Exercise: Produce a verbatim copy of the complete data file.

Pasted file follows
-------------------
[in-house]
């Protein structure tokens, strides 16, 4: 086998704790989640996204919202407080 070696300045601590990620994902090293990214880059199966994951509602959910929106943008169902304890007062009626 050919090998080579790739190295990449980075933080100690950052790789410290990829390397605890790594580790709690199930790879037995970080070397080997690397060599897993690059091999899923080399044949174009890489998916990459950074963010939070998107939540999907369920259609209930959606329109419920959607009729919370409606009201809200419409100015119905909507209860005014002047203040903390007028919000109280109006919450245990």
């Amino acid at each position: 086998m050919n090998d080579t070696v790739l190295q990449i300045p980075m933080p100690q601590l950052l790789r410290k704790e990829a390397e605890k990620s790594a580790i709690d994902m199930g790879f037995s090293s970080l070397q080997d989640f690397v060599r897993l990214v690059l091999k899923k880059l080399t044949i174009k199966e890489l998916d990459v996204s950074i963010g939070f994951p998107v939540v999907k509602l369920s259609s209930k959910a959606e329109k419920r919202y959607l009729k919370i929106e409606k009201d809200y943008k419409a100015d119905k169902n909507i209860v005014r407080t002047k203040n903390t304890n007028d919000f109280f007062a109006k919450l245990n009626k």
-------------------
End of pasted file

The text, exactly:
[in-house]
């Protein structure tokens, strides 16, 4: 086998704790989640996204919202407080 070696300045601590990620994902090293990214880059199966994951509602959910929106943008169902304890007062009626 050919090998080579790739190295990449980075933080100690950052790789410290990829390397605890790594580790709690199930790879037995970080070397080997690397060599897993690059091999899923080399044949174009890489998916990459950074963010939070998107939540999907369920259609209930959606329109419920959607009729919370409606009201809200419409100015119905909507209860005014002047203040903390007028919000109280109006919450245990």
């Amino acid at each position: 086998m050919n090998d080579t070696v790739l190295q990449i300045p980075m933080p100690q601590l950052l790789r410290k704790e990829a390397e605890k990620s790594a580790i709690d994902m199930g790879f037995s090293s970080l070397q080997d989640f690397v060599r897993l990214v690059l091999k899923k880059l080399t044949i174009k199966e890489l998916d990459v996204s950074i963010g939070f994951p998107v939540v999907k509602l369920s259609s209930k959910a959606e329109k419920r919202y959607l009729k919370i929106e409606k009201d809200y943008k419409a100015d119905k169902n909507i209860v005014r407080t002047k203040n903390t304890n007028d919000f109280f007062a109006k919450l245990n009626k």